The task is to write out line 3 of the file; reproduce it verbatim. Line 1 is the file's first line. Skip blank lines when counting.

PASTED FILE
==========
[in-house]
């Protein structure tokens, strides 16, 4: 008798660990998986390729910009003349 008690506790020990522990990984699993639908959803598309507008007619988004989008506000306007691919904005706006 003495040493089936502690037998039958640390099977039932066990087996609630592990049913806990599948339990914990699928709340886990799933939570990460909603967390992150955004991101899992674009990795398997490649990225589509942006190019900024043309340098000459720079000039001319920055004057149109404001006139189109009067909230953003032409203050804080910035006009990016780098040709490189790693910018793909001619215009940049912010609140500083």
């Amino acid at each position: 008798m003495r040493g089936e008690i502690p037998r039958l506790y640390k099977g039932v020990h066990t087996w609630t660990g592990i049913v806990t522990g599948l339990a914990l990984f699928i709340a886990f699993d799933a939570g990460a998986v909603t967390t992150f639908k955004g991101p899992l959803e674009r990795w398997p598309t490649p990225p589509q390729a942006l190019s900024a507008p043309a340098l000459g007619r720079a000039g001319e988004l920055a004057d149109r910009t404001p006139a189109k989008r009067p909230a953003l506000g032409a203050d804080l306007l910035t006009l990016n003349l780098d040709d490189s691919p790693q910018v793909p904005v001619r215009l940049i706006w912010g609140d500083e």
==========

């Amino acid at each position: 008798m003495r040493g089936e008690i502690p037998r039958l506790y640390k099977g039932v020990h066990t087996w609630t660990g592990i049913v806990t522990g599948l339990a914990l990984f699928i709340a886990f699993d799933a939570g990460a998986v909603t967390t992150f639908k955004g991101p899992l959803e674009r990795w398997p598309t490649p990225p589509q390729a942006l190019s900024a507008p043309a340098l000459g007619r720079a000039g001319e988004l920055a004057d149109r910009t404001p006139a189109k989008r009067p909230a953003l506000g032409a203050d804080l306007l910035t006009l990016n003349l780098d040709d490189s691919p790693q910018v793909p904005v001619r215009l940049i706006w912010g609140d500083e």